Until now, a total of 32 Malaysian Public Sector Accounting Standards (MPSAS) have been developed – primarily from IPSAS – and transformed into accounting policies.
Not without its challenges
Mustafa says the Malaysian system is being developed as centralised, harmonised, integrated, upgradable and supportive of continuous improvement.
The biggest challenge in implementing accrual accounting in Malaysia to date has been the amendment of legislation and rules pertaining to the financial reporting and accounting system, such as the Financial Procedures Act 1957 and other relevant acts.
“This step is important and necessary, as the current Financial Procedures Act 1957 requires a cash-based financial statement to be presented to parliament,” he says.
“Therefore, relevant amendments to these laws and regulations are made to enable a set of accrual-based financial statements to be tabled in parliament.
“The challenges of developing an accounting system that implements accrual-based transaction processing and reporting, while meeting cash-based reporting requirements based on the current legal framework, are inevitable.”
One such challenge concerns the development and enhancement of both accountants’ and administrative skill sets.
About 1000 government employees from across different ministries have undertaken training sessions on the new Malaysian accounting policies and on how to use the government’s accrual accounting system.
They have then been tasked with training about 73,000 other users throughout Malaysia.
A clearer financial picture in Malaysia
Until amendments to all relevant acts are approved by the Malaysian Parliament, accrual-based financial statements are being categorised as “management reports”.
“These compulsory accrual-based financial statements, which have been prepared at the ministries and federal government levels, have been used as a reference by the government’s top management to obtain an overview of Malaysia’s performance and financial position,” Mustafa says.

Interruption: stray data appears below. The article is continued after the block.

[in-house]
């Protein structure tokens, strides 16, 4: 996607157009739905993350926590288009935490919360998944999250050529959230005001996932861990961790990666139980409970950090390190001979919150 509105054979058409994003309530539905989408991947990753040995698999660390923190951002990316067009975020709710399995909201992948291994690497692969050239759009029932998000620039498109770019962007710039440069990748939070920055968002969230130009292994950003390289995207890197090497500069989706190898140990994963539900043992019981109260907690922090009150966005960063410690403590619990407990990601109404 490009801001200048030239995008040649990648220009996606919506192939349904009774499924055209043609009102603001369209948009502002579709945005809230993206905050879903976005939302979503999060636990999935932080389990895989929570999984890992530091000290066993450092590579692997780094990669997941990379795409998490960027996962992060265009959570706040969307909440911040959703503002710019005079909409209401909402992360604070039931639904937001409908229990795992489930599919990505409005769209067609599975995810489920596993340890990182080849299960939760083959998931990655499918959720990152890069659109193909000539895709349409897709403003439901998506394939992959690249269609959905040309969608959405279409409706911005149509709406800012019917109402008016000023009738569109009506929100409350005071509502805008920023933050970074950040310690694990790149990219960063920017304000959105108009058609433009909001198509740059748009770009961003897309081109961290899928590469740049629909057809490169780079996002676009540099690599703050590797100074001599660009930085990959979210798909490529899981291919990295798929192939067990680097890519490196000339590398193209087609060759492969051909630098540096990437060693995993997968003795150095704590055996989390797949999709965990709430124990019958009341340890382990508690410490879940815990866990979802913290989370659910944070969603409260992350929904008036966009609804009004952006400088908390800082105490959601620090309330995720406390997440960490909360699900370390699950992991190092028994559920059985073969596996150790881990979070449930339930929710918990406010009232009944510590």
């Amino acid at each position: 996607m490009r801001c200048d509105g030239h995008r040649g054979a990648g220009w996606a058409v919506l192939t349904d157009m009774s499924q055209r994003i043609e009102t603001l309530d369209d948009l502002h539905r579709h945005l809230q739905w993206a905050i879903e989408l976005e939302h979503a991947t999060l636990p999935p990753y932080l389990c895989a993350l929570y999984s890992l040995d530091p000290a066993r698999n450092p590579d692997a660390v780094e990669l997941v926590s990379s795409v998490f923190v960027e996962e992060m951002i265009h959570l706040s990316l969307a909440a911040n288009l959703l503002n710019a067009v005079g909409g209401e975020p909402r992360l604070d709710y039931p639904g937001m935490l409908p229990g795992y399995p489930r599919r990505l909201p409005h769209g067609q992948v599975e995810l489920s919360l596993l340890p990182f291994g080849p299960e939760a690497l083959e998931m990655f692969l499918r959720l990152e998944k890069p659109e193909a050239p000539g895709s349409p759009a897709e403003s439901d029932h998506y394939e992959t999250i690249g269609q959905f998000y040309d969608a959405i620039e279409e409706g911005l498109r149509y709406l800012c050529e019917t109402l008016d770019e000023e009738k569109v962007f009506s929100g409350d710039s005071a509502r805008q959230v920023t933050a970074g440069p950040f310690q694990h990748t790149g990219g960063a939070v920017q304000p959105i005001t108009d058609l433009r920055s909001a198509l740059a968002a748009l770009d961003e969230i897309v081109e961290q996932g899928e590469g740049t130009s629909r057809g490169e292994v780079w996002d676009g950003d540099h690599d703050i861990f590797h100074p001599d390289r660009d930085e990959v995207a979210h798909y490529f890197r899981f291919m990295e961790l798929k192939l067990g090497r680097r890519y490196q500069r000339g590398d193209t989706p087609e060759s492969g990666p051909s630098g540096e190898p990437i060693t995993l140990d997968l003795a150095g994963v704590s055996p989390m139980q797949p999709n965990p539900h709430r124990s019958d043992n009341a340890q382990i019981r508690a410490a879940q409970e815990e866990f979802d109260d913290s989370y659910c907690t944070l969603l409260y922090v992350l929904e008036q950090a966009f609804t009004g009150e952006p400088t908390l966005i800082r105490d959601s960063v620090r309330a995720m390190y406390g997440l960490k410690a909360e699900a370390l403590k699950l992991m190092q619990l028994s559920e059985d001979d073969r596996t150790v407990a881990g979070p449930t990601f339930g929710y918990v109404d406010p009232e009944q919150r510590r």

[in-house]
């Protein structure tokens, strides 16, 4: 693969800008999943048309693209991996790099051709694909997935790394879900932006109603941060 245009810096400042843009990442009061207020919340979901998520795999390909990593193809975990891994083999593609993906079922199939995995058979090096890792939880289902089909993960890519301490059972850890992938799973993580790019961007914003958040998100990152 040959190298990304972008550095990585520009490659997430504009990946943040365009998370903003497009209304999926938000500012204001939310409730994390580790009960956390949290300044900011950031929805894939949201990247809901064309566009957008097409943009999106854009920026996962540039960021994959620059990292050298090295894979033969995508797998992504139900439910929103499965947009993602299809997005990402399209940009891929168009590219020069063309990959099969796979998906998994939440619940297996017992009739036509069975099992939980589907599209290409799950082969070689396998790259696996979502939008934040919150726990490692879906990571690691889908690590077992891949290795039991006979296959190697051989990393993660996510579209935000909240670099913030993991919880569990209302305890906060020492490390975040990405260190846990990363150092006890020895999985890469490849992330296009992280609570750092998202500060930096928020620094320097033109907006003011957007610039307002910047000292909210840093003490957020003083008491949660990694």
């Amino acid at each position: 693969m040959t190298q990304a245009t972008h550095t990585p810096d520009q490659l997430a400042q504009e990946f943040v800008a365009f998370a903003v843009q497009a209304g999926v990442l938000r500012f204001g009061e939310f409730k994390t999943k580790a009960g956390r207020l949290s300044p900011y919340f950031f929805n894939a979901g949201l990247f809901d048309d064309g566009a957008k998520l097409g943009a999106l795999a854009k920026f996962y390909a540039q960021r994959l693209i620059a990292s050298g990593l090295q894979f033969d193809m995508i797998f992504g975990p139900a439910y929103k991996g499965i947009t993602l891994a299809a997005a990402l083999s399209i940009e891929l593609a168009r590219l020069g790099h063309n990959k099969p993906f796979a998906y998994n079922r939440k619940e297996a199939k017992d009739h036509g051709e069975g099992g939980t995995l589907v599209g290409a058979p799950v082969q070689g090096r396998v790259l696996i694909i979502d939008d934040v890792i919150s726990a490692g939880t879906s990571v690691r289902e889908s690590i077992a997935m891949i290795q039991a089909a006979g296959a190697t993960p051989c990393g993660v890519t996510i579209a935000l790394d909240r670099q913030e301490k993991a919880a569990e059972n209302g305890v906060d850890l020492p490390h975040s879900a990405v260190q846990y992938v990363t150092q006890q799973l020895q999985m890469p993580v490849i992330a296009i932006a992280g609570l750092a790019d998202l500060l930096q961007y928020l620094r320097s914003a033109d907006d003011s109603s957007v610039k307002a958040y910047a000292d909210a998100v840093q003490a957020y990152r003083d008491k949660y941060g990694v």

“The benefits and advantages resulting from the pre-enacted implementation of accrual accounting have been seen significantly at the level of departments, ministries and the Malaysian Government as a whole, especially in the aspects of asset and liability management.”
Mustafa says additional information available from the accrual accounting system has provided a broader picture of public financial sustainability in Malaysia.
“Fiscal aggregate analysis can be performed from various angles based on the true depiction of government operations, taking into account the liquidity of assets, commitments for current and non-current liabilities as well as the real snapshot of financial performance and position, measured under fair value convention.
“The comprehensiveness of financial reporting under the accrual concept contributes towards better transparency, which produces improved decision-making on public policy planning and resource utilisation, thus supporting the establishment of good governance and excellent public service delivery.”
Bridging the accounting gap
The implementation of accrual accounting by the federal government of Malaysia has bridged the gap between accounting practices in the private sector and the public sector, which, according to Mustafa, has had a positive impact on the marketability of public sector accountants.
Furthermore, the accounting and financial reporting approach under MPSAS, which is similar to the practices under the Malaysia Financial Reporting Standards (MFRS), offers additional value to public sector accountants in providing their services as facilitators to the private sector.
“In fact, public sector accountants have an advantage in terms of a large-scale implementation framework with a variety of forms of transactions that may not be available in the private sector,” Mustafa says.
“Thus, there is no doubt that the implementation of accrual accounting is a very good and strategic step to elevate the accounting profession in the public sector.
“The implementation of accrual accounting has also paved the way for increasing the number of public sector accountants with professional qualifications.”